Tackling a Swarm Solo!

As I was wrestling with a new stitch in my beginners crochet class, I received a message from Andrea informing me that there was a swarm in a tree at the bottom of Bob’s plot. Understandably, she wasn’t sure what to do but knew that I helped Steve and Phil out with the bees. I replied straight away and told her I would be down on site in half an hour and tell anyone who is on site to stay away from the swarm. The majority of times, a swarm is only dangerous when disturbed. Fortunately, Andrea had warned the only other person on site.

When I arrived, I grabbed my bee kit from the shed and put it on. I wasn’t entirely sure where the swarm was as it could have easily moved since Andrea had last seen it. Walking down the middle path, I heard a loud and persistent buzzing. Looking ahead, I spotted a branch hanging down over Bob’s compost bin. As I got closer, the reason for the branch hanging down became obvious. The weight of the swarm was pulling it down until it was almost in the compost bin!

Having seen that Phil and Steve had used both polystyrene hives catching two more swarms. All that was left in the bee shed was the wooden swarm box Steve made several years ago. Slowly, I put the swarm box underneath the branch, balancing it on a pallet Bob uses as a lid for the compost bin. Next was the scary bit. Reaching up, I held the branch, took a deep breath and gave the branch a huge shake. The swarm dropped into the box with a surprising thud which was immediately followed by an incredibly angry buzz. There’s nothing like that noise to send shivers down your spine, even if you are completely safe in your bee suit!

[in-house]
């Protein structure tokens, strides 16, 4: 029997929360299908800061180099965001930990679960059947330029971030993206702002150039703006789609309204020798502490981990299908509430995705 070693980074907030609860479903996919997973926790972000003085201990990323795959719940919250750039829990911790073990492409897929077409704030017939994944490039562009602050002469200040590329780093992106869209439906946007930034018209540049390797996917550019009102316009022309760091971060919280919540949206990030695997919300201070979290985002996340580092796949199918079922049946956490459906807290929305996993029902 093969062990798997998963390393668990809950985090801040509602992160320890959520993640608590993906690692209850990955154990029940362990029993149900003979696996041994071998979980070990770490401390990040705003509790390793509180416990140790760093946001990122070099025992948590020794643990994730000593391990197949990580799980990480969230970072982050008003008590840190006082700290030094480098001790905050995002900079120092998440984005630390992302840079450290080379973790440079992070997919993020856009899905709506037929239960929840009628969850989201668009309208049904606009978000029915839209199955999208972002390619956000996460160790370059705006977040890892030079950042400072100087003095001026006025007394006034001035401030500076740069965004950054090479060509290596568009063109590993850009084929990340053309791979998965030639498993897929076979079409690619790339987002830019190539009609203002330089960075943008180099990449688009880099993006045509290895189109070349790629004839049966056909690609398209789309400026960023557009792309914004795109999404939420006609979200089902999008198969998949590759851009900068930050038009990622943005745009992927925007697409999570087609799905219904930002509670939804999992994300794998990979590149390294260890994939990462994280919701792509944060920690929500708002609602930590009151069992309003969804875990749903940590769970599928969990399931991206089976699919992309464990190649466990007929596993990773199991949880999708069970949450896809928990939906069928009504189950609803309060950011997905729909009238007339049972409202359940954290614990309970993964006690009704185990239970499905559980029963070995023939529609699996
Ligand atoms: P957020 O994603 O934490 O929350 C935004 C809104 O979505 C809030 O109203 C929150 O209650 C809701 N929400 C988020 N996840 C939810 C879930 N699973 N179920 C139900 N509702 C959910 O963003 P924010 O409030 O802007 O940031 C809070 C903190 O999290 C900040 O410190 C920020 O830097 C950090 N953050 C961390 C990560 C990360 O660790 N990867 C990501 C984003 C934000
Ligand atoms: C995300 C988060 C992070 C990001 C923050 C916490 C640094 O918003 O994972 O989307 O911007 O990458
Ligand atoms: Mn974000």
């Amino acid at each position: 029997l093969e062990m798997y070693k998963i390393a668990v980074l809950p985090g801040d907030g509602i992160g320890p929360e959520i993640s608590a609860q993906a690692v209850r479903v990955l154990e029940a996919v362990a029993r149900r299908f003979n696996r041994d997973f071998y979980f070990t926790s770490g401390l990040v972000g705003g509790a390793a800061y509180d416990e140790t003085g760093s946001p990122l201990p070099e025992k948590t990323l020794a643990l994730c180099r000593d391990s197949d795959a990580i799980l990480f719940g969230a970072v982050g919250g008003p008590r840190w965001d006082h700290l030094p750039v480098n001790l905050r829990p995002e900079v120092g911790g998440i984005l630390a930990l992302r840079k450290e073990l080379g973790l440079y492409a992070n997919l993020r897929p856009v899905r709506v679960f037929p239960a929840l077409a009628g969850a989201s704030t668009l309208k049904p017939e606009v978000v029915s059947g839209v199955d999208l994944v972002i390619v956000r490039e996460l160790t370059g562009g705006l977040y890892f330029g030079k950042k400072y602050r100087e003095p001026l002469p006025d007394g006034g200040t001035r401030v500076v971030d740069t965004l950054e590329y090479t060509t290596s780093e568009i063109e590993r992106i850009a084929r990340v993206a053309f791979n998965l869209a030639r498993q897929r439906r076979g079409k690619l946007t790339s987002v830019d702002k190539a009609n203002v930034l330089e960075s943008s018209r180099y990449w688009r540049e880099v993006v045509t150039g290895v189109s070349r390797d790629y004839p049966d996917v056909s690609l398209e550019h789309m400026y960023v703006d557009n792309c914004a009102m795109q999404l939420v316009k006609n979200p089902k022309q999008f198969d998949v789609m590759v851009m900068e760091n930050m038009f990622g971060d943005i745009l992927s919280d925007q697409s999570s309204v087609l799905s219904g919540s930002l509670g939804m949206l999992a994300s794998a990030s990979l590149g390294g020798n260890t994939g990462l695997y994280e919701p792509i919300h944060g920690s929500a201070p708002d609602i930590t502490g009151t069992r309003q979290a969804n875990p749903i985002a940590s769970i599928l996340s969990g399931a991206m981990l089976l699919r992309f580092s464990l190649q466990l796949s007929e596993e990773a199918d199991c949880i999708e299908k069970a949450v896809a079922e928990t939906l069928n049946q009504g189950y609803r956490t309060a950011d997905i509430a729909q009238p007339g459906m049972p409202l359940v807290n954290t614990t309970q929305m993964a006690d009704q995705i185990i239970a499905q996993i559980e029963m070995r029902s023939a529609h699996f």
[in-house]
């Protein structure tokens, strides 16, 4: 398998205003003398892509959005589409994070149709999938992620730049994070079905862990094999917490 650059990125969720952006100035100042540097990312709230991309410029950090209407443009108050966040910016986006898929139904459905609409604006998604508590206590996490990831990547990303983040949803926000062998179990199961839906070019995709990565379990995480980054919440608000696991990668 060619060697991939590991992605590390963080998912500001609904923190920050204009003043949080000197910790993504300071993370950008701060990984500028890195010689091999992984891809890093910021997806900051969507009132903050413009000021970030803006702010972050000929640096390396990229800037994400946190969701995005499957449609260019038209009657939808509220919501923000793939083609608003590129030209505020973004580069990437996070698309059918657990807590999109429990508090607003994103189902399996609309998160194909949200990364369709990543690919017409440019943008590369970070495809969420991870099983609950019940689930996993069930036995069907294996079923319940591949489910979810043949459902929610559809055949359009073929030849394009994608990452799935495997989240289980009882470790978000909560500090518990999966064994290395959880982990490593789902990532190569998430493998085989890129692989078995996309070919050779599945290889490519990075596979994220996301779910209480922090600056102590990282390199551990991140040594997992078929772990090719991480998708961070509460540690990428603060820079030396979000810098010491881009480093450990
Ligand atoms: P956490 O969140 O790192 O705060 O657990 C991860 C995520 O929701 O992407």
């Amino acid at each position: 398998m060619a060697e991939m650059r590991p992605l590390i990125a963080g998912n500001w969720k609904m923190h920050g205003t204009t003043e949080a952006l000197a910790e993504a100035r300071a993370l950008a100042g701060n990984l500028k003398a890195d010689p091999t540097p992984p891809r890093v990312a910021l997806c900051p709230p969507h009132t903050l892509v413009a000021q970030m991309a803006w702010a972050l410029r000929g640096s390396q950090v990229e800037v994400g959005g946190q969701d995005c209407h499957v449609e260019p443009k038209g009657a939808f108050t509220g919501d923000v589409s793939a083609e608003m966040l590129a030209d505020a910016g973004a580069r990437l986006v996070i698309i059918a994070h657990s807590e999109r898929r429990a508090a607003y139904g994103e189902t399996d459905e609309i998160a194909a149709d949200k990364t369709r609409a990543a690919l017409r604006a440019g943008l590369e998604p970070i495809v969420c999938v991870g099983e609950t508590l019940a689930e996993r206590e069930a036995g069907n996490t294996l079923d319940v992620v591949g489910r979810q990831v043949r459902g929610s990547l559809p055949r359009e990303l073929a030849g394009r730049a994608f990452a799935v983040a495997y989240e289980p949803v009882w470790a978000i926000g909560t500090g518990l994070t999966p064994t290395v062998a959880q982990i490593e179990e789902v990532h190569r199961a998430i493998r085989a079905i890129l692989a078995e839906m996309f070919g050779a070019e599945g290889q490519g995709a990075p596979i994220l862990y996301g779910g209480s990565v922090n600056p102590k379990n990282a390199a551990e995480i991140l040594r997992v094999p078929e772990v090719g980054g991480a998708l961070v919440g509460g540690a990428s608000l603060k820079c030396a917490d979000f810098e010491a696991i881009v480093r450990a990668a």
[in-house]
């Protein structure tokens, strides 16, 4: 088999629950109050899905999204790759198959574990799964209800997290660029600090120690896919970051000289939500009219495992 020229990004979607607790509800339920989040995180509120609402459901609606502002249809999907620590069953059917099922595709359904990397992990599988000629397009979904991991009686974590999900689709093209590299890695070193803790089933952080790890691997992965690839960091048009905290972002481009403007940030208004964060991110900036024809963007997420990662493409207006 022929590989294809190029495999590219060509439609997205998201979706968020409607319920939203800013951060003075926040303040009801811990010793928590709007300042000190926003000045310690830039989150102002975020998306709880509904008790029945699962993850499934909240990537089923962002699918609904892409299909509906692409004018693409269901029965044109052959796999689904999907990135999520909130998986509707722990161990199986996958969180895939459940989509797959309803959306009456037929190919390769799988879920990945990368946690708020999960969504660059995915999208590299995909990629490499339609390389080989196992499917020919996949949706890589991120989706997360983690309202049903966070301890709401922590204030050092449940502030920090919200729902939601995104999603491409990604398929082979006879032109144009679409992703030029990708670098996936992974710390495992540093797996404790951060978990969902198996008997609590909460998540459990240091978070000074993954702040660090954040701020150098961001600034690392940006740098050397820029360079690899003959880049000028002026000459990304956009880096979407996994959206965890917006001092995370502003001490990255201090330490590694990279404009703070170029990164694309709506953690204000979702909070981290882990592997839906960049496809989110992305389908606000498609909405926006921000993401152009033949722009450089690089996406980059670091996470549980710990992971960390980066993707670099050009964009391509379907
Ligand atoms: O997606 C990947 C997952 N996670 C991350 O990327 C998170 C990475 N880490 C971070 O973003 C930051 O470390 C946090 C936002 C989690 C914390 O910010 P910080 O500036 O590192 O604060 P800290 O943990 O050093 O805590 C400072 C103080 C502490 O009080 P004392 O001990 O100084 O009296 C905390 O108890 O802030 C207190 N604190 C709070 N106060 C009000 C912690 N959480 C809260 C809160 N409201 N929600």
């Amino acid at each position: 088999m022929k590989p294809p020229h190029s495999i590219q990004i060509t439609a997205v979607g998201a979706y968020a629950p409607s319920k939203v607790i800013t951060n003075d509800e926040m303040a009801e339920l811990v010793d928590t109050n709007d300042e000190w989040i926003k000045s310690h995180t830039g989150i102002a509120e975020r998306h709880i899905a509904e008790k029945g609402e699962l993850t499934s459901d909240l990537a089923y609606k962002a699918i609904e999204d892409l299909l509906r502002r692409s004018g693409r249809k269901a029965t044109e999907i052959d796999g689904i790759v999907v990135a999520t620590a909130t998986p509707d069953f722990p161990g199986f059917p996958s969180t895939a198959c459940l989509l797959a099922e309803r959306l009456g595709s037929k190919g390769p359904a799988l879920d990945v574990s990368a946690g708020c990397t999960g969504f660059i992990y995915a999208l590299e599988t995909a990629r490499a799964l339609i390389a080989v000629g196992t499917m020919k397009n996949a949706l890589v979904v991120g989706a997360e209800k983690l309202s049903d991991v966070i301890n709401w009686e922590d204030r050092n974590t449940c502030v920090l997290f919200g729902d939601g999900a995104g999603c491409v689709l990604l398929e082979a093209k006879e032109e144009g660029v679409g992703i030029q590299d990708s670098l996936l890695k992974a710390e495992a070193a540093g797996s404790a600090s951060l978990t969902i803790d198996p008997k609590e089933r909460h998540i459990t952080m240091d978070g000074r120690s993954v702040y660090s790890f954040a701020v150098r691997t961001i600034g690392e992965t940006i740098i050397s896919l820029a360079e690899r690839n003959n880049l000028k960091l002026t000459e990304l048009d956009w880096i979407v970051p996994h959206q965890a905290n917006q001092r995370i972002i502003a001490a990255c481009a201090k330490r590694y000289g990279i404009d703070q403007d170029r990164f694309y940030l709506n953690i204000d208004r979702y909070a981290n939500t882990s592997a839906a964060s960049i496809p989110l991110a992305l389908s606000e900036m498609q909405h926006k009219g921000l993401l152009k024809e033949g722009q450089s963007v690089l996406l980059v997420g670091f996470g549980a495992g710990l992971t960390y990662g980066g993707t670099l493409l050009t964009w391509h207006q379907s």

Several minutes later, the majority of the bees were still in the box. This meant that I had successfully managed to shake the queen into the box. Carefully, I put the lid of the box on and left the bees to work out how to use the door to get inside.

Over in the Community Garden, I found a plastic box and two bricks. I set the plastic box upsidedown on the bench next to one of the poly hives. The two bricks would be used to weigh down the swarm box lid. Back over on Bob’s plot, I found almost all the bees had gone inside the swarm box. Gingerly, I closed the door and picked up the box. It’s a strange feeling knowing you are holding thousands of bees in a small wooden box. Cautiously, making sure I didn’t trip or nudge the box, I walked to the bench in the Community Garden. Placing the swarm box on the stand and balanced the bricks on top. Hoping I hadn’t angered the bees by carrying the box, I slowly opened the box door to let the bees out.

My next job was to message Phil to let him know what had happened. I also messaged Andrea to let her know the bees had been caught. Before I took my bee suit off, I carefully checked my suit for bees. The last thing I wanted was to get stung by a rogue bee clinging to my suit! Happily, there were no bees, so I took off my suit and packed it away. Feeling rather proud of myself, I headed home.

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